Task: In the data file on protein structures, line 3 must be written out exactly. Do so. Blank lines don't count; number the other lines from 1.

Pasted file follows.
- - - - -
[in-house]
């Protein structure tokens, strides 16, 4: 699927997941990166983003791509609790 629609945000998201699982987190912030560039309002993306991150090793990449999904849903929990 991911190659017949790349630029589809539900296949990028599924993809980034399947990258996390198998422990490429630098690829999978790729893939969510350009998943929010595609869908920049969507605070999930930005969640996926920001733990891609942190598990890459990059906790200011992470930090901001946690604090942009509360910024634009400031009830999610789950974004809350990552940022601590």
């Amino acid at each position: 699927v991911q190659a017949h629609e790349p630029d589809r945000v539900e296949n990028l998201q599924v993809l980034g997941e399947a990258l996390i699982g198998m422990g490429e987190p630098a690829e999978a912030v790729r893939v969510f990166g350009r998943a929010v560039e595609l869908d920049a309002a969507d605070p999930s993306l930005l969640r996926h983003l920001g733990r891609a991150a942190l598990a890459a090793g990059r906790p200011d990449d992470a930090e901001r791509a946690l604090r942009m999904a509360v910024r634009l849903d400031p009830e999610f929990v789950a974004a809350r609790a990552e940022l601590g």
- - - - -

């Amino acid at each position: 699927v991911q190659a017949h629609e790349p630029d589809r945000v539900e296949n990028l998201q599924v993809l980034g997941e399947a990258l996390i699982g198998m422990g490429e987190p630098a690829e999978a912030v790729r893939v969510f990166g350009r998943a929010v560039e595609l869908d920049a309002a969507d605070p999930s993306l930005l969640r996926h983003l920001g733990r891609a991150a942190l598990a890459a090793g990059r906790p200011d990449d992470a930090e901001r791509a946690l604090r942009m999904a509360v910024r634009l849903d400031p009830e999610f929990v789950a974004a809350r609790a990552e940022l601590g």